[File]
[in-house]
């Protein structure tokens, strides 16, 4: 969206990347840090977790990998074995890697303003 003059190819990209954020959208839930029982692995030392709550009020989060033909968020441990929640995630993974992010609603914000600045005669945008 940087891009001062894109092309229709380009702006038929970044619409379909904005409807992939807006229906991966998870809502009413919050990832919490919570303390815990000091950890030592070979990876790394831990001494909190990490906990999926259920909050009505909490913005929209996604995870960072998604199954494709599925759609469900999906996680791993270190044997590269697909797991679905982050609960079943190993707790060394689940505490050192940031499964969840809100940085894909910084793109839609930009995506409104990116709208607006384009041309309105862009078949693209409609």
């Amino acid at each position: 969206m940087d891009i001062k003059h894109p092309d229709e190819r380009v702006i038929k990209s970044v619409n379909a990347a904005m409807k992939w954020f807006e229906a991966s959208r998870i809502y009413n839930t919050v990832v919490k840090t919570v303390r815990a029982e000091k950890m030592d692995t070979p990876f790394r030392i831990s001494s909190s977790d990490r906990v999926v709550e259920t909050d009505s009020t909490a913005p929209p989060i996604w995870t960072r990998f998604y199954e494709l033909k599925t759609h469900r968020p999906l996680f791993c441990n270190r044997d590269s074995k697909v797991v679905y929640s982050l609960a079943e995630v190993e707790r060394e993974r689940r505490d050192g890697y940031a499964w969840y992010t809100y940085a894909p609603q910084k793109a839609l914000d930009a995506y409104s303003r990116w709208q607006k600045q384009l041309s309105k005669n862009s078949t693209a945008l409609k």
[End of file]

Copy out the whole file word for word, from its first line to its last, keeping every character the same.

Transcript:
[in-house]
């Protein structure tokens, strides 16, 4: 969206990347840090977790990998074995890697303003 003059190819990209954020959208839930029982692995030392709550009020989060033909968020441990929640995630993974992010609603914000600045005669945008 940087891009001062894109092309229709380009702006038929970044619409379909904005409807992939807006229906991966998870809502009413919050990832919490919570303390815990000091950890030592070979990876790394831990001494909190990490906990999926259920909050009505909490913005929209996604995870960072998604199954494709599925759609469900999906996680791993270190044997590269697909797991679905982050609960079943190993707790060394689940505490050192940031499964969840809100940085894909910084793109839609930009995506409104990116709208607006384009041309309105862009078949693209409609």
């Amino acid at each position: 969206m940087d891009i001062k003059h894109p092309d229709e190819r380009v702006i038929k990209s970044v619409n379909a990347a904005m409807k992939w954020f807006e229906a991966s959208r998870i809502y009413n839930t919050v990832v919490k840090t919570v303390r815990a029982e000091k950890m030592d692995t070979p990876f790394r030392i831990s001494s909190s977790d990490r906990v999926v709550e259920t909050d009505s009020t909490a913005p929209p989060i996604w995870t960072r990998f998604y199954e494709l033909k599925t759609h469900r968020p999906l996680f791993c441990n270190r044997d590269s074995k697909v797991v679905y929640s982050l609960a079943e995630v190993e707790r060394e993974r689940r505490d050192g890697y940031a499964w969840y992010t809100y940085a894909p609603q910084k793109a839609l914000d930009a995506y409104s303003r990116w709208q607006k600045q384009l041309s309105k005669n862009s078949t693209a945008l409609k």